MBDC: If you were to lose this election, what would your next step be?

AF: Right now, I’m focused on winning.

MBDC: There are so many amazing and unique spots in DC, restaurants, parks, monuments, shops, streets and other places. What’s your favorite spot in DC?

AF: My current favorite spot is on anybody’s porch talking about important issues and second favorite is in campaign headquarters.

6 Comments so far

  1. Slambam (unregistered) on September 5th, 2006 @ 9:24 pm

    I just saw Fenty on TV. I’d vote for him because he doesn’t smoke rock. And he’s kinda hot.

  2. jgregory (unregistered) on September 6th, 2006 @ 9:09 am

    Fenty has visited my house three times now. He’s been repeatedly on my block talking to neighbors. Yep, that is only attendance, but in an election where I know only the same basic white paper and positions of the candidates his presence makes him standout. What I liked however was as we talked he was actually listening. As we (me and his posse) talked, it was a group conversation. He was the man, but so were we. He wasn’t snarky, or posh, he wasn’t plastic. He was intentional and focused.
    He may be a little young, a little energetic, but sometimes momentum is a great plus, especially if a leader has the capability to recreate it. He seems the most invested candidate in my life, and didn’t mince words or positions about connecting to all communities of diversity. Oh, and he doesn’t smoke crack.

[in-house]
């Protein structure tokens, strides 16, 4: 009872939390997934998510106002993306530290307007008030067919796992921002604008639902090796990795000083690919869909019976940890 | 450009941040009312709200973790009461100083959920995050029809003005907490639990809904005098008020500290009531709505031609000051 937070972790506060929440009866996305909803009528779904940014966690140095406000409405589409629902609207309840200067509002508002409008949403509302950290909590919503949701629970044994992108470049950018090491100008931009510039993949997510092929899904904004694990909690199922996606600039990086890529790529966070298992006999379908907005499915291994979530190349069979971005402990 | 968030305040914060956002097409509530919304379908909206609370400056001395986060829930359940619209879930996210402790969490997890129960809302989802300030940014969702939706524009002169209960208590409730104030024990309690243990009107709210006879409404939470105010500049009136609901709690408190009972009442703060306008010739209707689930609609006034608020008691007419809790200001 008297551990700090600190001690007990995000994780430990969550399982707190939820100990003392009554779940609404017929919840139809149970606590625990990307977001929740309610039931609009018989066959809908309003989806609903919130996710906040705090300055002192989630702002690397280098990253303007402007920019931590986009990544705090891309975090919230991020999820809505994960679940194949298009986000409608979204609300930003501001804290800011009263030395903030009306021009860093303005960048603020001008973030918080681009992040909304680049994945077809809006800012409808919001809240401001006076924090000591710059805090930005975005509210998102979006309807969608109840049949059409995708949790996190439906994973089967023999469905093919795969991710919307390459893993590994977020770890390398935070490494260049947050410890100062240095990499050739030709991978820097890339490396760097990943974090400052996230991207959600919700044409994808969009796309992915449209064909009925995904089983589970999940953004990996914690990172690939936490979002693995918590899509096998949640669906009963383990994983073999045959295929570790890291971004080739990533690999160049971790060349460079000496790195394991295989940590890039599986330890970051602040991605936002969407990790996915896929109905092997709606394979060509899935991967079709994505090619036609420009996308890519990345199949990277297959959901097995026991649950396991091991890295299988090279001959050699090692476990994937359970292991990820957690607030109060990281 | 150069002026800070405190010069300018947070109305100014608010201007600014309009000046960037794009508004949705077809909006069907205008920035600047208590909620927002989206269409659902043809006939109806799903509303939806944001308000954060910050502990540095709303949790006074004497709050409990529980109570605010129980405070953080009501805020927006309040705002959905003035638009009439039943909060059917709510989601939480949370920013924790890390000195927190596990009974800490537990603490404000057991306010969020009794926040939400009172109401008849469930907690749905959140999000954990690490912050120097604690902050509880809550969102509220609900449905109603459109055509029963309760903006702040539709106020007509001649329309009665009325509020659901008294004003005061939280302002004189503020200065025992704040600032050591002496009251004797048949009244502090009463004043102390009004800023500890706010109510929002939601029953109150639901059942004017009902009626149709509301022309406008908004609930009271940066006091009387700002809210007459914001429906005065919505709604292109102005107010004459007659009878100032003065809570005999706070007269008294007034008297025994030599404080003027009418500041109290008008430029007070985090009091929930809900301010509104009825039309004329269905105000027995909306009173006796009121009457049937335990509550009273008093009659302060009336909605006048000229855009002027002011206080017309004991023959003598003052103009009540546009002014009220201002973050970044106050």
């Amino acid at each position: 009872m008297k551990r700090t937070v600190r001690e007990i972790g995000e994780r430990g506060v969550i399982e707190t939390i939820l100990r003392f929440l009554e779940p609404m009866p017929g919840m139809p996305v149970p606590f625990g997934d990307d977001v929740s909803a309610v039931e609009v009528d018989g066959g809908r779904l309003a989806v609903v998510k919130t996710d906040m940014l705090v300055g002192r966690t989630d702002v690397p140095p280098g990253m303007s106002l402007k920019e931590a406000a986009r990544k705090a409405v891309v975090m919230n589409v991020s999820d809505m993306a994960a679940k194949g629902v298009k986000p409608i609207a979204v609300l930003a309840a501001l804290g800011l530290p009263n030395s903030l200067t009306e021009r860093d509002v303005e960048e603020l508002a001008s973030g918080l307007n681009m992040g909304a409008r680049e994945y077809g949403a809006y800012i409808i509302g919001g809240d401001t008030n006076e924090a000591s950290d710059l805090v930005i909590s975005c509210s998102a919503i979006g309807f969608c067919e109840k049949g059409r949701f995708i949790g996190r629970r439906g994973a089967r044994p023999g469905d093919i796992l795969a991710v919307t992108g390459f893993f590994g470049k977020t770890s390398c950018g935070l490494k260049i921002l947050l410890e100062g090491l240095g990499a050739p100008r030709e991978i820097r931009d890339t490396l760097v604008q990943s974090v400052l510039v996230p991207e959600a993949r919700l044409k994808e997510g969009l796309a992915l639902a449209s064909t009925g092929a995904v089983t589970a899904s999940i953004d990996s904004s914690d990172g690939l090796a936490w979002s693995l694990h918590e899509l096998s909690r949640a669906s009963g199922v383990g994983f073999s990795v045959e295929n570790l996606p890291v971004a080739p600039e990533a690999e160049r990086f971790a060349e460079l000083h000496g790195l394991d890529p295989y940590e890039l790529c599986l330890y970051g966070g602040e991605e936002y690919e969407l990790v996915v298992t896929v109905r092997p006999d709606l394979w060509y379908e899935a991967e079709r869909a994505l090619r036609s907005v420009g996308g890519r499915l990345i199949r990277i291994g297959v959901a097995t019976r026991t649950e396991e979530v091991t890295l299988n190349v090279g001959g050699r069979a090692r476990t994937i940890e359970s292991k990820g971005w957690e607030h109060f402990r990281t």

3. Tom Bridge (unregistered) on September 6th, 2006 @ 9:42 am

    I felt his answers here were a bit plastic, but one other note:

    Any time you have to put a check in the “doesn’t smoke crack” column….man, I worry about our country if those are our standards ;)

  4. Fred Prince (unregistered) on September 6th, 2006 @ 6:24 pm

    What a crap answer to the crime legislation question!

    Safety is the number one concern for DC residents right now. Did Fenty think he could score points by being the lone ranger on crime when he voted NO for the crime legislation? Maybe he has a better plan to address the senseless killings that are rampant in the District now? Where’s the Plan, Fenty? Inaction is not cute. Doing nothing about crime does not save lives. And he wants DC residents to vote for him for mayor. I cringe at the thought.

    I’m voting for Cropp.

  5. Tom Bridge (unregistered) on September 6th, 2006 @ 6:43 pm

    I’m wondering, Fred, what good did the curfew or the cameras do? Glad to hear someone’s voting for Cropp, no one I’ve talked to is…

  6. johnson (unregistered) on September 9th, 2006 @ 1:42 pm

    Yeah, I don’t know anyone voting for Cropp either. Plus, my recollection is that Fenty has been gung ho on community based policing and increasing police neighborhood presence, over and over, and it seems like those are the things credited with the most recent (very short term) crime drop. The man’s earned my vote. I think he’ll be a great mayor.